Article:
I have many meetings with families that are caring for a family member with some form of dementia. While I normally collect this information ahead of time, I can spot those families without any warning from the moment I walk into the room. These are the families that look completely exhausted. That probably sounds a little cliche, but what you find in those meetings is that the family has been burning the candle at both ends to provide care, all the while living with the anxiety of what might happen to the loved one during this meeting as they are away.
Here is an article from the NY Times on the subject of caring for the caregiver. This article focuses on the subject of Alzheimer’s, but I can tell you from experience that the toll providing this care takes on the family does not discriminate. The issue with Alzheimer’s specifically is that the disease can cause the need for a caretaker for more than a decade — far longer than most things that compromise a senior’s health.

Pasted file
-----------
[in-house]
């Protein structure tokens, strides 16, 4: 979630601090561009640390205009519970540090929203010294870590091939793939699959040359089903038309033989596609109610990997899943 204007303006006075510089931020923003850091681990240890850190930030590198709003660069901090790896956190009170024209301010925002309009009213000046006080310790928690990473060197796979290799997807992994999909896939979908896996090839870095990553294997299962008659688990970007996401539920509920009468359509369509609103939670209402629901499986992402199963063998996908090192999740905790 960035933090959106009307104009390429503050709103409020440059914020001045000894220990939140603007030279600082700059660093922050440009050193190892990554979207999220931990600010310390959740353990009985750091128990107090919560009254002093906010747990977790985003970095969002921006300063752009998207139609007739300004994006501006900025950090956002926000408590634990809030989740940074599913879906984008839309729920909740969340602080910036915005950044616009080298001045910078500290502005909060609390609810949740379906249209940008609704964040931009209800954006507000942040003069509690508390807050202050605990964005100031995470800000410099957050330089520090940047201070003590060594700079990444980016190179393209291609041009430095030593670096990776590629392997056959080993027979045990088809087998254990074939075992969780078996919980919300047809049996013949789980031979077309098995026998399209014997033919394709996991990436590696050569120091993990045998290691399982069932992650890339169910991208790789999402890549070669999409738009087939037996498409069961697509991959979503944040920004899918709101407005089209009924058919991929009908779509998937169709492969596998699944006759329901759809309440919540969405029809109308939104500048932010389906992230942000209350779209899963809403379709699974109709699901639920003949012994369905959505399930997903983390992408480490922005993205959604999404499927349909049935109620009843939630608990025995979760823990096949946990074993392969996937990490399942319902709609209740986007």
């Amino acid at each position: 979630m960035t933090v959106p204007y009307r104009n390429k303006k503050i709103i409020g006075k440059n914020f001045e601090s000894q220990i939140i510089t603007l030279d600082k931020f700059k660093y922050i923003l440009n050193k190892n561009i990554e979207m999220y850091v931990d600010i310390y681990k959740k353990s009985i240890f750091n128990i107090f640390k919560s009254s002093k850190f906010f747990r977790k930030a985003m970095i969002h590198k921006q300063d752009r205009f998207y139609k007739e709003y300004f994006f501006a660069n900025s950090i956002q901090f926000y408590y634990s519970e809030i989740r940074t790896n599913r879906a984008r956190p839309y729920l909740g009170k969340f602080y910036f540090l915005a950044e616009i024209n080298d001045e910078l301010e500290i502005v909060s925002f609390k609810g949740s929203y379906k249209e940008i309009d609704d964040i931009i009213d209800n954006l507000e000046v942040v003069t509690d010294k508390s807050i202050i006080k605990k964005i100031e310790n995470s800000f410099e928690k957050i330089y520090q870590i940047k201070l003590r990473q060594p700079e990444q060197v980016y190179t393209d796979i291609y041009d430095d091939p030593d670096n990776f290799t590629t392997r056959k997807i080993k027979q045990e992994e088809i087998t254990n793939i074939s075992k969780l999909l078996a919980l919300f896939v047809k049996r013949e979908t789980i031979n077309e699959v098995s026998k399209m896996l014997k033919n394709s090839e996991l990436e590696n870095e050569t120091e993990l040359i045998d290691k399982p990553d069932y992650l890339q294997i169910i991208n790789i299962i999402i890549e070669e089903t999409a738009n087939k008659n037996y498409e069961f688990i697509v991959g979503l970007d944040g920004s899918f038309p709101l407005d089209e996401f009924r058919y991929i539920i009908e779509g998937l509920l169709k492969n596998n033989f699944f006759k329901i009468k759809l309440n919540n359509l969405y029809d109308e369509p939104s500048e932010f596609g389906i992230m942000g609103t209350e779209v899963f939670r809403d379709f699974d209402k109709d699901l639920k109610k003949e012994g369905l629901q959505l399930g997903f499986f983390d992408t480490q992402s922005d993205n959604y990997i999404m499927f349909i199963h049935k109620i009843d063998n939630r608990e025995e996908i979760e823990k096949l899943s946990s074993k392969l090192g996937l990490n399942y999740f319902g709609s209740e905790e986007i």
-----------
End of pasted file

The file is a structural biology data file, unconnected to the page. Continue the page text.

The article closes with this paragraph:
It is vital for caregivers to take good care of themselves […] by exercising, eating and sleeping properly, and getting respite care when needed.
Two additional thoughts: First, it’s vital that the other family members help care, in some sense, for the caregiver. Second, another way to reduce the anxiety is to make sure that you have addressed the financial and legal issues affecting caregiving.
Posted by Victor Medina, Medina Law Group, LLC